Remembering 9/11: Part 1 – What My Time As A Firefighter Taught Me About Leadership

As the Leadership Jam Session Podcast is approaching its 50th episode, I want to thank all of my listeners for investing your time to tune in and listen to my podcast. 

I’m confident that all of us can point back to specific events and people that have shaped us on our leadership journey.

For me, there was a significant time in my life that helped shape me as a leader; my  time as a firefighter, and more specifically, when I was asked to lead a team into New York City on 9/11.

So, this episode of the Leadership Jam Session Podcast, along with the next episode, will be dedicated to the 20th anniversary of 9/11. 

I’ll share a little bit of my background and talk about how that day’s events shaped my leadership principles and philosophies. I hope this episode also serves as a reminder that we should never forget what happened that day, especially for those who made the ultimate sacrifice. 

Leadership lessons from my time in the Fire Department

So I’d like to talk about my time as an officer in the Fire Department of my hometown Kenilworth, New Jersey, and some of the valuable lessons on leadership I got to learn during those years.

The fantastic people working in this department were all volunteers, from the firefighters up to the chief. 

In a volunteer fire department, the way you become an officer has nothing to do with being hand-selected by the chief or going through any testing – it was purely based on being nominated and voted in by all department members. 

Of course, you had to have specific certifications and meet certain criteria. But outside of that, you were voted in by the members of the department every year. 

It was a very humbling experience to be there, waiting to know whether the men and women I lead trusted me enough to allow me to continue to lead them.

Especially if you’re leading your people into a dangerous situation, they want to know that you have the chops and that you can be trusted to guide them through that.

This experience deeply impacted me and shaped my entire approach to leadership.

Looking back, the most important lesson I got from that experience was that I should never take my people for granted – my number one responsibility is to them.

I learned that it’s not about how popular you are or whom you’re trying to impress. I was being measured every year by the firefighters based not on my words but my actions, how I proved myself in the trenches with them. 

What I learned from my experiences on 9/11

When the towers collapsed, a significant amount of resources for New York City were wiped out.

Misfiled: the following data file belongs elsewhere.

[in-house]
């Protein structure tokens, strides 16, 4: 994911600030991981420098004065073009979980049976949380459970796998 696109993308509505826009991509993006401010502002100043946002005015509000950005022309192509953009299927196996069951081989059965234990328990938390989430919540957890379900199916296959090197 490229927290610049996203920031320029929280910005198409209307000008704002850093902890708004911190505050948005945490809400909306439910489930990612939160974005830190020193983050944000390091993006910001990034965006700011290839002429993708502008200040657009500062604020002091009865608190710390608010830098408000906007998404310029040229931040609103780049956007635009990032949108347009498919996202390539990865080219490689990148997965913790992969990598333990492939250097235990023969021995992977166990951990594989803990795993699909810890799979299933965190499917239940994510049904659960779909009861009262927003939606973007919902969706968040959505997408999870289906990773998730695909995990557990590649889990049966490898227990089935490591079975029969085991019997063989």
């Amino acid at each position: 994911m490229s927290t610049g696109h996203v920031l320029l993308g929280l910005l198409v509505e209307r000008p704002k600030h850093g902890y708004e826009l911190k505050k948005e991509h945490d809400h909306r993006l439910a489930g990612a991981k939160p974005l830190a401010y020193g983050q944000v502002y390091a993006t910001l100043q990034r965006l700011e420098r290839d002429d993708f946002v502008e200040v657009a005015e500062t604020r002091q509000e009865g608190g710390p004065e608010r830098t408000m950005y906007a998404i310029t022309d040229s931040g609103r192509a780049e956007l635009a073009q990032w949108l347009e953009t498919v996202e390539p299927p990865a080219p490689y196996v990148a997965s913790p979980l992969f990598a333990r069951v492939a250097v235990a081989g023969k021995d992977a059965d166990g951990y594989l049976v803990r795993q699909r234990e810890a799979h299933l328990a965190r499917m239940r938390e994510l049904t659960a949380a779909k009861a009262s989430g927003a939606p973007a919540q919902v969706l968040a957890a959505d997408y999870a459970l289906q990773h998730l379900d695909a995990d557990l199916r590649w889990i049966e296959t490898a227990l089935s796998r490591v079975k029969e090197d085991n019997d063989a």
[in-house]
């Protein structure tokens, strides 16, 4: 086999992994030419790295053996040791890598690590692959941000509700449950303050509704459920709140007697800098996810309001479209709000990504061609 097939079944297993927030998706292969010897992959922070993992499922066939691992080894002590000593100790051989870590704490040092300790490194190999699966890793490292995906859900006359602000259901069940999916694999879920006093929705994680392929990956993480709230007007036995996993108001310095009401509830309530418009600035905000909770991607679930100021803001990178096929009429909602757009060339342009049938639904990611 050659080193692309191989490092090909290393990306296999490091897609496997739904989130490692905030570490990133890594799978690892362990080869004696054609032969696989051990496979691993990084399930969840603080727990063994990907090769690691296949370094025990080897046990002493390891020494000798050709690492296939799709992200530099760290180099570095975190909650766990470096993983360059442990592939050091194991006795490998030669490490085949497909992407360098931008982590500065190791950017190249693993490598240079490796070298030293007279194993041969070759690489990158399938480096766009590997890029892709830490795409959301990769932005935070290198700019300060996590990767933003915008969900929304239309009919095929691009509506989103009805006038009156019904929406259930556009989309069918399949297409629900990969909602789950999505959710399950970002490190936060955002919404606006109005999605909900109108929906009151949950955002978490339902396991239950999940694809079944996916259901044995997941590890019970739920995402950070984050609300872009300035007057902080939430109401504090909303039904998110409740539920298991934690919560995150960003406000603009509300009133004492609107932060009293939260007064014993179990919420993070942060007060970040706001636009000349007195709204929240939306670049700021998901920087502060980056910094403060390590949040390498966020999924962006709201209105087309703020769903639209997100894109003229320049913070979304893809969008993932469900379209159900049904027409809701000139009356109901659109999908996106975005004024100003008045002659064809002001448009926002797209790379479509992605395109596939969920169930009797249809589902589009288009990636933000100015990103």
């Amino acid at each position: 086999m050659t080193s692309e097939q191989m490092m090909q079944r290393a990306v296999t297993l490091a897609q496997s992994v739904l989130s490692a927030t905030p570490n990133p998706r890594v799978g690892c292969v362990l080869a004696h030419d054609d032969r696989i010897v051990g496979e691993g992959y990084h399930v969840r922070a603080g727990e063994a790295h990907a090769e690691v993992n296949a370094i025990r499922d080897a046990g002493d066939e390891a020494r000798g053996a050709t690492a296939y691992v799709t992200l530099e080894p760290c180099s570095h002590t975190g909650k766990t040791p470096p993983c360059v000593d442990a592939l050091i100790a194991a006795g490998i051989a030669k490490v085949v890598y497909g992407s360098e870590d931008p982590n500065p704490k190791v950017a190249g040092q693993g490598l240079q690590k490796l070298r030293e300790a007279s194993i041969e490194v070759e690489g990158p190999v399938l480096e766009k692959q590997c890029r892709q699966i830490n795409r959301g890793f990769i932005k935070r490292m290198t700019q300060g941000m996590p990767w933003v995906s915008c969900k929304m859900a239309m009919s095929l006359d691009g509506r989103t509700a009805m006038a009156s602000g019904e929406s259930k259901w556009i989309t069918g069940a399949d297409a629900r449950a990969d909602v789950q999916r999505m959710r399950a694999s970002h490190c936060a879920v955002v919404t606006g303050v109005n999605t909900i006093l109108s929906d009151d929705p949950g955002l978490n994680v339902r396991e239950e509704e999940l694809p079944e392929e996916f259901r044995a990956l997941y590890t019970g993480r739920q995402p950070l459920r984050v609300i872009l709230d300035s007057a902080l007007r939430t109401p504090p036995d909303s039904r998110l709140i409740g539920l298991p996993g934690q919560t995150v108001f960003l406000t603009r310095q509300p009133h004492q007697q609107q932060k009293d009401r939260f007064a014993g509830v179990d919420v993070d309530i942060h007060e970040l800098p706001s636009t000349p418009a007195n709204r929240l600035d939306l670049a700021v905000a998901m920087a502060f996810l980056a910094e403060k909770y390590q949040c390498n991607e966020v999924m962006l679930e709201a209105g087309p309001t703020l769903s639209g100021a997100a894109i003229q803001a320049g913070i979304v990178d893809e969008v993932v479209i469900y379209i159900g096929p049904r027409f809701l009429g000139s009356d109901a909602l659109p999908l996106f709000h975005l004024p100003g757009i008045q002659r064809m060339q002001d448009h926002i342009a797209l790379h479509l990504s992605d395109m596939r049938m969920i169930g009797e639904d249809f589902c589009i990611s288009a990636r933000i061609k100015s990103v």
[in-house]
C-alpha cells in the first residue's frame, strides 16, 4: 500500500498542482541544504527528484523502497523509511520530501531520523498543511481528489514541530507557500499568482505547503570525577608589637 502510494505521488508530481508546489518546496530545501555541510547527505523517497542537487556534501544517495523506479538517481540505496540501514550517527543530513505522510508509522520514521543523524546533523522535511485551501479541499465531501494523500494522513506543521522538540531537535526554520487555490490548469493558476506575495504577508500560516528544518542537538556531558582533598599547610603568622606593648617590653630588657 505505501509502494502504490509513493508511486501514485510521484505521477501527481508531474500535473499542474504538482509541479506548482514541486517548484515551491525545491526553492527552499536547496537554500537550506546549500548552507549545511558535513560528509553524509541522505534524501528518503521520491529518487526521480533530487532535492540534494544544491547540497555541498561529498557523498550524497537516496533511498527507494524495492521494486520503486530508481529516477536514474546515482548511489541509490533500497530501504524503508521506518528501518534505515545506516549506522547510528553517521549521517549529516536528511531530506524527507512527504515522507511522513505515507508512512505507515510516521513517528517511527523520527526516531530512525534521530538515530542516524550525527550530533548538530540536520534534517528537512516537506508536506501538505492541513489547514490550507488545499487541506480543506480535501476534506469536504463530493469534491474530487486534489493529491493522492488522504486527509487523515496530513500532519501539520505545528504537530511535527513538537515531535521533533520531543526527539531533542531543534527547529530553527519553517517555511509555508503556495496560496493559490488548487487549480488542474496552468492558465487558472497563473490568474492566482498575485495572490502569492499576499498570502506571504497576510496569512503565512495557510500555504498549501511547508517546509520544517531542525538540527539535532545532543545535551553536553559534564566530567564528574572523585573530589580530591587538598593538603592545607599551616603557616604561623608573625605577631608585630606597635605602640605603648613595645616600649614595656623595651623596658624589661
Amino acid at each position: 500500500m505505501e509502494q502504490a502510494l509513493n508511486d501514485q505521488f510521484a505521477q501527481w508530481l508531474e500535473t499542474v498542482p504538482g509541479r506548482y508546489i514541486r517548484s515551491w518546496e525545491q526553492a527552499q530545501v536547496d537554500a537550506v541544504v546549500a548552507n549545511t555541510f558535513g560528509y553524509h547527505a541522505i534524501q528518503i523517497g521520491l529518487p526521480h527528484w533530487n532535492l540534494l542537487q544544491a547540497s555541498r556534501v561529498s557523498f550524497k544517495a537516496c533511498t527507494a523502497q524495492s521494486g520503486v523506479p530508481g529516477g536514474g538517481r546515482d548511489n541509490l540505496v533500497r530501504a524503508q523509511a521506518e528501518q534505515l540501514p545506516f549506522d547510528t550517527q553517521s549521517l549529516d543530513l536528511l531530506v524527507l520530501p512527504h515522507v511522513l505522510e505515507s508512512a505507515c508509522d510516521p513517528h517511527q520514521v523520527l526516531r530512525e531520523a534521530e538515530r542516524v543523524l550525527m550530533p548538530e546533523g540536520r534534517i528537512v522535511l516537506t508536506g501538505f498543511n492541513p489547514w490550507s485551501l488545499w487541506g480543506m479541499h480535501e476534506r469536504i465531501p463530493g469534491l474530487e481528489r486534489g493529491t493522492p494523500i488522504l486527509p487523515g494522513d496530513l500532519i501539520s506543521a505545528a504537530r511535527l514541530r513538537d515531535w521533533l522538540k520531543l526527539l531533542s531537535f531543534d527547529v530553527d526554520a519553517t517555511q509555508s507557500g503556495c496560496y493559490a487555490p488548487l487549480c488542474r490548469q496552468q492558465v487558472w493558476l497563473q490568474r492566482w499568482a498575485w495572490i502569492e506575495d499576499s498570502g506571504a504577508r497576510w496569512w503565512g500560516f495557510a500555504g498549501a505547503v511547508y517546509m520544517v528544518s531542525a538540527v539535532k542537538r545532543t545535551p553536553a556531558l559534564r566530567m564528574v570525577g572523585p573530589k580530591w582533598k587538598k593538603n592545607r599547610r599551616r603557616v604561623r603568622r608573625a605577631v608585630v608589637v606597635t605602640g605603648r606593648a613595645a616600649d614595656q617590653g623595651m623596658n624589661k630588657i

Many of the firehouses throughout New York were empty, so Fire Departments from New Jersey and Long Island moved in to help out. 

At the time, our department had an excellent reputation. We were known for being very aggressive, and all of us were very well experienced. 

But when we got asked to go to New York City, I realized we were completely out of our league. At that point, I had been an officer for five years, but I still didn’t have the type of experience that you would find in a major city like New York. 

I remember the department chief walking up to me and saying:” We just got the call, and we’re going in. I need you to pick your team; we’re leaving in like five minutes.”

As I was walking towards the front of the firehouse, I saw the guys waiting there for me to decide who was going and who was staying. 

I remember walking by each guy trying to figure out whom I would take, tapping the ones on the shoulder to get on the rig with me. 

My heart was pounding, but when we got on the rig, I did take comfort in knowing that I had the right guys with me; I had picked the best of the best. 

There are a handful of moments of 9/11 that I remember, and this one was one of them.

As we were driving across the bridge into New York, there was a massive convoy of emergency equipment and teams moving in, as far as I could see.

I believe that’s a testament not only to who we are as a country but to the willingness and determination of the emergency services, the men and women who came together to do what needed to be done at a moment’s notice. 

Key Takeaways 

– Episode intro (00:00)

– Why working at the fire department was a humbling experience for me (03:12)

– The three basic principles my leadership approach is based on (06:21)

– Why feedback has to go both ways (08:12)

– My experiences on 9/11 (09:45)

– How my team got called to help (17:21)

– Leadership lessons from that day (22:50)

Leadership Resources

How are the leaders at all levels of management tackling the toughest challenges each day? Learn more at: https://sartoleadershipgroup.com

About the author, Rob

Rob Fonte is the founder and President of Sarto Leadership Group, whose reputation has been built on being a transformational leader and inspirational coach with a passion for developing others. His twenty-year career spans across multiple disciplines including leading award-winning sales teams. Rob is an academically trained Executive Coach certified by The University of Texas and the International Coach Federation.